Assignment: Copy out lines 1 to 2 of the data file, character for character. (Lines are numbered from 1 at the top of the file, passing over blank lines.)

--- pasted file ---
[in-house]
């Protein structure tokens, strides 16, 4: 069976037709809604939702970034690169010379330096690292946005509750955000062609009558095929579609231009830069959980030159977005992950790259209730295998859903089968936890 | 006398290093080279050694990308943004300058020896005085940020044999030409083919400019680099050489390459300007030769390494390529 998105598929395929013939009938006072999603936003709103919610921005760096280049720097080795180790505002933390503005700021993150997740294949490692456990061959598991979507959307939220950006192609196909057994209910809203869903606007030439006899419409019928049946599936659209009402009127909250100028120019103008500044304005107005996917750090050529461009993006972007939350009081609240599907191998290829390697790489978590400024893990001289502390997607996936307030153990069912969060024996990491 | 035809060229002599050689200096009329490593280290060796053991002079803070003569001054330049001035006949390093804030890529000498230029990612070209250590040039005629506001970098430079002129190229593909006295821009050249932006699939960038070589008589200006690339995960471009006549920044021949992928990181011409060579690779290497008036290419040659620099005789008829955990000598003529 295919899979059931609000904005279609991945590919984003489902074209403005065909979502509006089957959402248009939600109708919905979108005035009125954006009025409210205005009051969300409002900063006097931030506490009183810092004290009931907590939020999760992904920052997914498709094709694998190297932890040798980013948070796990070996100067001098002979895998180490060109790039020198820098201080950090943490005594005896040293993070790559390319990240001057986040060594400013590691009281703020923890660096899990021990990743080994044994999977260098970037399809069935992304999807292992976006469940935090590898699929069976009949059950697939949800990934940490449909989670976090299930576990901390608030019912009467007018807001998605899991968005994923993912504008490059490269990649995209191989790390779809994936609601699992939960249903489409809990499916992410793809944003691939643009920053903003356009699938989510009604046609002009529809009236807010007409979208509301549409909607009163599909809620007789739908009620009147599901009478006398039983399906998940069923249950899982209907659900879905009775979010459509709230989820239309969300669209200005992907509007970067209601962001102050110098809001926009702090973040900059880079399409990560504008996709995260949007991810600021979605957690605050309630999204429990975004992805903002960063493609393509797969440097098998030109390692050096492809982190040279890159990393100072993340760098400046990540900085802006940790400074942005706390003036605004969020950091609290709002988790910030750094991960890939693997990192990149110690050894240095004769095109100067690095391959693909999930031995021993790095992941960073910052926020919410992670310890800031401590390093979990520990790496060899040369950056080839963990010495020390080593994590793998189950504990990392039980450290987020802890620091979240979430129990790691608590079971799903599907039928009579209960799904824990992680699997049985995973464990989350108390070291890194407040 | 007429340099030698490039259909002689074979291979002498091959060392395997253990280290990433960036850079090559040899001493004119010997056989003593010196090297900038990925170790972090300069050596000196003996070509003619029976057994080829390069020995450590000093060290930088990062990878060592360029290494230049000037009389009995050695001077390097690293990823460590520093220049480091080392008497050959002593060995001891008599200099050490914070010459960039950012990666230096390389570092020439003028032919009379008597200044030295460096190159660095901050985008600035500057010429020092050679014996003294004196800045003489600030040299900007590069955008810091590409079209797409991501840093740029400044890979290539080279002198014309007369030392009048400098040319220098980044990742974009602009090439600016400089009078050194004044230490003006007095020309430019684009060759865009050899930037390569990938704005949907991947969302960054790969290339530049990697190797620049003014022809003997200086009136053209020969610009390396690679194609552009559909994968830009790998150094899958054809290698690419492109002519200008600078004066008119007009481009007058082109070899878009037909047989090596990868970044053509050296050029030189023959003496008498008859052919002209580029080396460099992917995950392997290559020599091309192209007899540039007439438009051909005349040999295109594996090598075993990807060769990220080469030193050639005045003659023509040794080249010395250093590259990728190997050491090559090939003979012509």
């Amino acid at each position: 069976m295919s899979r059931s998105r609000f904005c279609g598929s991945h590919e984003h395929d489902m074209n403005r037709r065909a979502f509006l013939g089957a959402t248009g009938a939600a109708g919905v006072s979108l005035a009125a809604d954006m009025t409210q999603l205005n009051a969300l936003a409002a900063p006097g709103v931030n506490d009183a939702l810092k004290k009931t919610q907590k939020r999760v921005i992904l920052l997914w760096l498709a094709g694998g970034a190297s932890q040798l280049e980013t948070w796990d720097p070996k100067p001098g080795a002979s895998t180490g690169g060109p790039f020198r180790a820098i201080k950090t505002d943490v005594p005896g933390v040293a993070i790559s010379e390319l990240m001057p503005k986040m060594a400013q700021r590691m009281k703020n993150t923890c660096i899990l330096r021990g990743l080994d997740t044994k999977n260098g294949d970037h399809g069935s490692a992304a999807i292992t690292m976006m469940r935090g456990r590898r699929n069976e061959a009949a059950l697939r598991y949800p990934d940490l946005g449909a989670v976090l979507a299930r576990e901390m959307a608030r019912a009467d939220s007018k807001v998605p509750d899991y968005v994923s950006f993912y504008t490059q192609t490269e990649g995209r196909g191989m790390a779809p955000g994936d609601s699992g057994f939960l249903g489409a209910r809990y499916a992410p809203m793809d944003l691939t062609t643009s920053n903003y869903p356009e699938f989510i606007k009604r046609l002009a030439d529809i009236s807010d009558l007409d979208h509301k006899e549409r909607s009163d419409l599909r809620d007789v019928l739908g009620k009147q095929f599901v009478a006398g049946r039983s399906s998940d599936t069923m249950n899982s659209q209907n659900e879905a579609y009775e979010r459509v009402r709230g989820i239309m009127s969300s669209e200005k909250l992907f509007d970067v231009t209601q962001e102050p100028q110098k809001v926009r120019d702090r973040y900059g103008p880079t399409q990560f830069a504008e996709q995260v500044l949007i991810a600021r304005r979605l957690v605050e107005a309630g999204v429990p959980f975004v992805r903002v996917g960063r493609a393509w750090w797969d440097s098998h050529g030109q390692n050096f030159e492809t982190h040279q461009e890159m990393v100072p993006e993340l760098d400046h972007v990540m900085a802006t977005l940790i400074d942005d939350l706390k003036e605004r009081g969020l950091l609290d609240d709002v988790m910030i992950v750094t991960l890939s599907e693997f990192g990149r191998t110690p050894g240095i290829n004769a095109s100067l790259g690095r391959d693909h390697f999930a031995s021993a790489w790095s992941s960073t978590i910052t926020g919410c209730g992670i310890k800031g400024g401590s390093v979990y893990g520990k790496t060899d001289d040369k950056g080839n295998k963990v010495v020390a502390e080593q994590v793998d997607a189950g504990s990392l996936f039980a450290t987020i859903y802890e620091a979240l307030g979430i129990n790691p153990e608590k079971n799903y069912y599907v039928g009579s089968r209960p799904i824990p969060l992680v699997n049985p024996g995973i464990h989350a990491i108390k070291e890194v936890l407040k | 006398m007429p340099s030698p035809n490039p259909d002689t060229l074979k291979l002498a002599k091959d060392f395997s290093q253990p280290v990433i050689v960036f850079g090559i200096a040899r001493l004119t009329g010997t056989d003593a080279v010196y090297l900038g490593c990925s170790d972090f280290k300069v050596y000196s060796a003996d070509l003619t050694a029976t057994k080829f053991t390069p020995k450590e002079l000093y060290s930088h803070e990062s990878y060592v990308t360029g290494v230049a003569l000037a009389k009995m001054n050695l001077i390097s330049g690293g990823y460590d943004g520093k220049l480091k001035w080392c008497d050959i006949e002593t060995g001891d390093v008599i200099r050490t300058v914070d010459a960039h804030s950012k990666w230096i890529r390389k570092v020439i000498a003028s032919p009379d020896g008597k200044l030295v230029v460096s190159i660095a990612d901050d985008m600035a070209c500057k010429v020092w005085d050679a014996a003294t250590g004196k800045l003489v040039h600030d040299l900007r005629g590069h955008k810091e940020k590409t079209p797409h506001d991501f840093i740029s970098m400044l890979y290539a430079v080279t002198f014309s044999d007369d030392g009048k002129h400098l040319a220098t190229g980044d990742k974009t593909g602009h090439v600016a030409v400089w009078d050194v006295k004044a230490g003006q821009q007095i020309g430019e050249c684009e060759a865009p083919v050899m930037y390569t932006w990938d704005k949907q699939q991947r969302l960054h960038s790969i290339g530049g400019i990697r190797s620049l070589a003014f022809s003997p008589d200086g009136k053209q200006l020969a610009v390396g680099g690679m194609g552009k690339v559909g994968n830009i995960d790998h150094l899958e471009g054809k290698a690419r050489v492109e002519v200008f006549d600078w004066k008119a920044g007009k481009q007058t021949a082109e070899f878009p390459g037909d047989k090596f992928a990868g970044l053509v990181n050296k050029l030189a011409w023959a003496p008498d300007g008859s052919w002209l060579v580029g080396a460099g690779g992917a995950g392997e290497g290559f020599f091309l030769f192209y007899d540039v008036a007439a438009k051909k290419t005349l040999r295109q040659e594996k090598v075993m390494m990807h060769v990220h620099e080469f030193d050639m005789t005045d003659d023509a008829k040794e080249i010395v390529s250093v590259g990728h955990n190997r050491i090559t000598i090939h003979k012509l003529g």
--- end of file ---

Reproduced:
[in-house]
């Protein structure tokens, strides 16, 4: 069976037709809604939702970034690169010379330096690292946005509750955000062609009558095929579609231009830069959980030159977005992950790259209730295998859903089968936890 | 006398290093080279050694990308943004300058020896005085940020044999030409083919400019680099050489390459300007030769390494390529 998105598929395929013939009938006072999603936003709103919610921005760096280049720097080795180790505002933390503005700021993150997740294949490692456990061959598991979507959307939220950006192609196909057994209910809203869903606007030439006899419409019928049946599936659209009402009127909250100028120019103008500044304005107005996917750090050529461009993006972007939350009081609240599907191998290829390697790489978590400024893990001289502390997607996936307030153990069912969060024996990491 | 035809060229002599050689200096009329490593280290060796053991002079803070003569001054330049001035006949390093804030890529000498230029990612070209250590040039005629506001970098430079002129190229593909006295821009050249932006699939960038070589008589200006690339995960471009006549920044021949992928990181011409060579690779290497008036290419040659620099005789008829955990000598003529 295919899979059931609000904005279609991945590919984003489902074209403005065909979502509006089957959402248009939600109708919905979108005035009125954006009025409210205005009051969300409002900063006097931030506490009183810092004290009931907590939020999760992904920052997914498709094709694998190297932890040798980013948070796990070996100067001098002979895998180490060109790039020198820098201080950090943490005594005896040293993070790559390319990240001057986040060594400013590691009281703020923890660096899990021990990743080994044994999977260098970037399809069935992304999807292992976006469940935090590898699929069976009949059950697939949800990934940490449909989670976090299930576990901390608030019912009467007018807001998605899991968005994923993912504008490059490269990649995209191989790390779809994936609601699992939960249903489409809990499916992410793809944003691939643009920053903003356009699938989510009604046609002009529809009236807010007409979208509301549409909607009163599909809620007789739908009620009147599901009478006398039983399906998940069923249950899982209907659900879905009775979010459509709230989820239309969300669209200005992907509007970067209601962001102050110098809001926009702090973040900059880079399409990560504008996709995260949007991810600021979605957690605050309630999204429990975004992805903002960063493609393509797969440097098998030109390692050096492809982190040279890159990393100072993340760098400046990540900085802006940790400074942005706390003036605004969020950091609290709002988790910030750094991960890939693997990192990149110690050894240095004769095109100067690095391959693909999930031995021993790095992941960073910052926020919410992670310890800031401590390093979990520990790496060899040369950056080839963990010495020390080593994590793998189950504990990392039980450290987020802890620091979240979430129990790691608590079971799903599907039928009579209960799904824990992680699997049985995973464990989350108390070291890194407040 | 007429340099030698490039259909002689074979291979002498091959060392395997253990280290990433960036850079090559040899001493004119010997056989003593010196090297900038990925170790972090300069050596000196003996070509003619029976057994080829390069020995450590000093060290930088990062990878060592360029290494230049000037009389009995050695001077390097690293990823460590520093220049480091080392008497050959002593060995001891008599200099050490914070010459960039950012990666230096390389570092020439003028032919009379008597200044030295460096190159660095901050985008600035500057010429020092050679014996003294004196800045003489600030040299900007590069955008810091590409079209797409991501840093740029400044890979290539080279002198014309007369030392009048400098040319220098980044990742974009602009090439600016400089009078050194004044230490003006007095020309430019684009060759865009050899930037390569990938704005949907991947969302960054790969290339530049990697190797620049003014022809003997200086009136053209020969610009390396690679194609552009559909994968830009790998150094899958054809290698690419492109002519200008600078004066008119007009481009007058082109070899878009037909047989090596990868970044053509050296050029030189023959003496008498008859052919002209580029080396460099992917995950392997290559020599091309192209007899540039007439438009051909005349040999295109594996090598075993990807060769990220080469030193050639005045003659023509040794080249010395250093590259990728190997050491090559090939003979012509």